People who have been diagnosed with the disease should stay home from work or school for five days from the start of their treatment, or three weeks after the cough begins.

Moab Regional Hospital has already donated masks to the high school to prevent the spread of the disease, and if residents are in a public space like a clinic where masks are widely available, Bradford said they shouldn’t hesitate to wear them.

Bradford said that residents can further limit the spread of the disease by routinely disinfecting “common areas,” such as doorknobs, phones and light switches.

Miller also touts the importance of proper hand-washing techniques and “good coughing etiquette,” such as coughing into one’s shoulder.

Like the school district, Miller said the hospital is “piggybacking” with the health department, doing whatever the district office needs it to do.

Miller said the facility keeps track of every pertussis case that comes through its lab, and forwards the results to the health department, which then tracks down every person with whom the patient has been in contact.

Bradford credits that collaborative approach to a successful response in the weeks since his department issued its first advisory about the outbreak.

“I feel like everybody ramped up quickly and responded to that notification really well,” he said.

The show goes on for high school, theatrical production

While the outbreak led the high school to postpone its fall production of “The Wizard of Oz” until next month, the school district isn’t expecting to take any more drastic action in the coming weeks.

“We don’t anticipate needing to close schools, and there is a possibility of the health department offering another clinic next week for high school and middle school students, parents and families,” Grand County School District Superintendent Scott Crane said.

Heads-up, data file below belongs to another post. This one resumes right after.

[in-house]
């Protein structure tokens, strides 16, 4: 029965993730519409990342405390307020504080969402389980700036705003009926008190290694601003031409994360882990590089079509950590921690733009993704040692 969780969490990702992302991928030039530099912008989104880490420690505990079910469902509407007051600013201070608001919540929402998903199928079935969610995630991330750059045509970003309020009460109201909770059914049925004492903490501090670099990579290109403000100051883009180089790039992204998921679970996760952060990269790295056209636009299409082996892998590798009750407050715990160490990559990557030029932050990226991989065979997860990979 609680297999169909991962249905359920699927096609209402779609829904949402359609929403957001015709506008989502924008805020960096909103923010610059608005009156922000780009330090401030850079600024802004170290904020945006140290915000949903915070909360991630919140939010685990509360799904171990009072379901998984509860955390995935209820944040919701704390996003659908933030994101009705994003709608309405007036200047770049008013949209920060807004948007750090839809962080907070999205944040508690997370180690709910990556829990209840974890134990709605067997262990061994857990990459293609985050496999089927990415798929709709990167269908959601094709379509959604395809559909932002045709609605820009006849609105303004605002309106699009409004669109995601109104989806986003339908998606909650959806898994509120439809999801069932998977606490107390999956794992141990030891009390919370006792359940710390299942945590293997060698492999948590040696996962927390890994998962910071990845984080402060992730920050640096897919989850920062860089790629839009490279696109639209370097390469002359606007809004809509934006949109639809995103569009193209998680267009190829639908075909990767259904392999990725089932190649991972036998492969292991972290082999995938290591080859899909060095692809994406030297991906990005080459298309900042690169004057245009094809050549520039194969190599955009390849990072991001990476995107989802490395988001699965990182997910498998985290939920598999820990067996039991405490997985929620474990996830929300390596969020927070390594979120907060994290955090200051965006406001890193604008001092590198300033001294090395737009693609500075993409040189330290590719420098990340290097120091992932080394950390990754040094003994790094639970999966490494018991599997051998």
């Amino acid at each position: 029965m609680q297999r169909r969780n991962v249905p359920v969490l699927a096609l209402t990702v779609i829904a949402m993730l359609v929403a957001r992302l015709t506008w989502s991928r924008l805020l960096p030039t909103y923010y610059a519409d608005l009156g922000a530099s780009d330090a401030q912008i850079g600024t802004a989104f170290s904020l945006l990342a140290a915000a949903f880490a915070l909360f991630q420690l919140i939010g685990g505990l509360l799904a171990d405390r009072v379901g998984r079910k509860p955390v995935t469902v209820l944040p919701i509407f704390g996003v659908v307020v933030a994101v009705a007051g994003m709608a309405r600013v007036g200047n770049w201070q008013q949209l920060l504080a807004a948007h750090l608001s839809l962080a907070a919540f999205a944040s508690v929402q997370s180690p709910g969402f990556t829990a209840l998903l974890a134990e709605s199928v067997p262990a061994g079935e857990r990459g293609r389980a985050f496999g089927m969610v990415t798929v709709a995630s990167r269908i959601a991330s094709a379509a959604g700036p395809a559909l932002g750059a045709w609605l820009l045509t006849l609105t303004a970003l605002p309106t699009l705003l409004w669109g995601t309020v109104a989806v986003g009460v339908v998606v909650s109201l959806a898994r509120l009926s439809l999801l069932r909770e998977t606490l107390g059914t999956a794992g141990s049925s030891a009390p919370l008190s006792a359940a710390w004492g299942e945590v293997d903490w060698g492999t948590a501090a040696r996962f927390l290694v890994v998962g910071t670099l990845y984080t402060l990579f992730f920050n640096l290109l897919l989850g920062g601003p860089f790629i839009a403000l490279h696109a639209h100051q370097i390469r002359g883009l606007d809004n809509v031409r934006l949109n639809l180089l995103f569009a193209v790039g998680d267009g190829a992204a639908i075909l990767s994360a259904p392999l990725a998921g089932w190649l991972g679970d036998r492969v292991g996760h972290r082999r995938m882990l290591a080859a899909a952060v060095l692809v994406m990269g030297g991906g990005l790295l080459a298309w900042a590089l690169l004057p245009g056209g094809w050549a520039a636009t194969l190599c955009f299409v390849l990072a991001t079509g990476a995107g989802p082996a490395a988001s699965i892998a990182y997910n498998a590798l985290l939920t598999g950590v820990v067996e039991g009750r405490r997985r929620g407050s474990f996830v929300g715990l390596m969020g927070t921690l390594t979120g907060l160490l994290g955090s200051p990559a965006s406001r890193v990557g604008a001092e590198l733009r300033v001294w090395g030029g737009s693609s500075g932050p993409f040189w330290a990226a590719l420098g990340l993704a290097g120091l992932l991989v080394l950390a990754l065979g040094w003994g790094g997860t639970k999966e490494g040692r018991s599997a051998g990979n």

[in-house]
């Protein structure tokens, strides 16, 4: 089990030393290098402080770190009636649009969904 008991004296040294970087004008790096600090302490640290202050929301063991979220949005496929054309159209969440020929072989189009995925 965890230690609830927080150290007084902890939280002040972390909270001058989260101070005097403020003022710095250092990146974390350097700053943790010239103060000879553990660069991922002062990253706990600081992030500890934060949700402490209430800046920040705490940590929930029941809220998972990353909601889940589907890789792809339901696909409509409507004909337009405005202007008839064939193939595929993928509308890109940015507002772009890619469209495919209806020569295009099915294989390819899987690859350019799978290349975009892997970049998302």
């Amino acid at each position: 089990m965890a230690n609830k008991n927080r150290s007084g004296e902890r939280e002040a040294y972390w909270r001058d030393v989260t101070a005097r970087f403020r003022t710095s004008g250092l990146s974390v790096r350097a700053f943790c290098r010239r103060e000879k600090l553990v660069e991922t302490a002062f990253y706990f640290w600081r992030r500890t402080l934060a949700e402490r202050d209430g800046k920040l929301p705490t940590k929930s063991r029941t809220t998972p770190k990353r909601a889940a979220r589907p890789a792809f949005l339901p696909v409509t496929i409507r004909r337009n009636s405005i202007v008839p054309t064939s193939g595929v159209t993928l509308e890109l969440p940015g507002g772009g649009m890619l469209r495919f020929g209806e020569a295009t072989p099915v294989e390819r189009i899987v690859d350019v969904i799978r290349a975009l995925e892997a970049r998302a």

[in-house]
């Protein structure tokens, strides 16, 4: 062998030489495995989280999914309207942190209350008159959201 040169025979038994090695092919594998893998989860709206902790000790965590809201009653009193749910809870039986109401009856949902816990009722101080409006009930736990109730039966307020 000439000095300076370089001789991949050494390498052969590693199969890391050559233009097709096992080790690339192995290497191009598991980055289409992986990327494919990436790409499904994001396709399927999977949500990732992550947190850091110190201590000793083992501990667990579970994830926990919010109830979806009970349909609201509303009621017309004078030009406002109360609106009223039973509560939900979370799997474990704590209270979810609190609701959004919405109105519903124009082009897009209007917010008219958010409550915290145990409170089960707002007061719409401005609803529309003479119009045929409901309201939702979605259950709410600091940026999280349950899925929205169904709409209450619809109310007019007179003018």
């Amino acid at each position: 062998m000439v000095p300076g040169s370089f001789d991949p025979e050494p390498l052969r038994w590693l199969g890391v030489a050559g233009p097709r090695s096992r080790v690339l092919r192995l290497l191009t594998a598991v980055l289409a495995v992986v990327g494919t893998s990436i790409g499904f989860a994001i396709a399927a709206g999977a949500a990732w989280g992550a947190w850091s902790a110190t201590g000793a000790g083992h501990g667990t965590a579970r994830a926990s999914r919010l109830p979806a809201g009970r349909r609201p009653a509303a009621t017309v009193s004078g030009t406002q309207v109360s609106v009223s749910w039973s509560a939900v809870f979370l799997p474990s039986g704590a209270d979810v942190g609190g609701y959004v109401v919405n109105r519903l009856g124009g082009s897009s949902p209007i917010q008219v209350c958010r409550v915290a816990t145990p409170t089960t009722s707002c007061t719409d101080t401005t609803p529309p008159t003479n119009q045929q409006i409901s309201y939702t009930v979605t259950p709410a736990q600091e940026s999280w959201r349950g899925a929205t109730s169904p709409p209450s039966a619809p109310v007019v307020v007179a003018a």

Grand County School District Communications Specialist Laura Haley said that before the first case was reported this year, a number of high school students had vaccine exemptions.

However, after the second case was diagnosed, those students were given the option of getting the pertussis vaccine and continuing to attend classes, or staying home until 21 days after the last confirmed case is diagnosed. Most students opted to get the vaccine, she said.

Haley said the high school is making accommodations for any other students in order to minimize the impacts of the extended absence. For instance, students who may not be able to receive the vaccine due to medical issues may be allowed to attend classes “virtually” via their home computers, she said.

As students celebrate a break from school this week, Bradford reminds them to be careful if they’re planning to spend time around their family members, friends or neighbors over the Thanksgiving holiday.

“If you are sick, you want to take extra precautions so you’re not exposing your whole family, especially if you’re going to an area that hasn’t been exposed to this outbreak,” he said. “You could potentially be taking it into a community that doesn’t have (it).”

For Moab resident Janae Packard, the potential risk just wasn’t worth it.

One of Packard’s children is enrolled at Grand County Middle School, and two more attend Helen M. Knight Elementary. With several of them in tow, she went down to Moab Family Medicine on Tuesday morning, rolled up her sleeve and didn’t even wince as Registered Nurse Brenda Rogers gave her a quick shot of the vaccine.

“I kind of debated coming or not, but I feel good about it,” Packard said. “I heard that it’s a 180-day cough, and I’m just not interested in messing with that.”

20-plus cases reported in Grand County; officials recommend simple precautions to guard against infections

If you are sick, you want to take extra precautions so you’re not exposing your whole family, especially if you’re going to an area that hasn’t been exposed to this outbreak.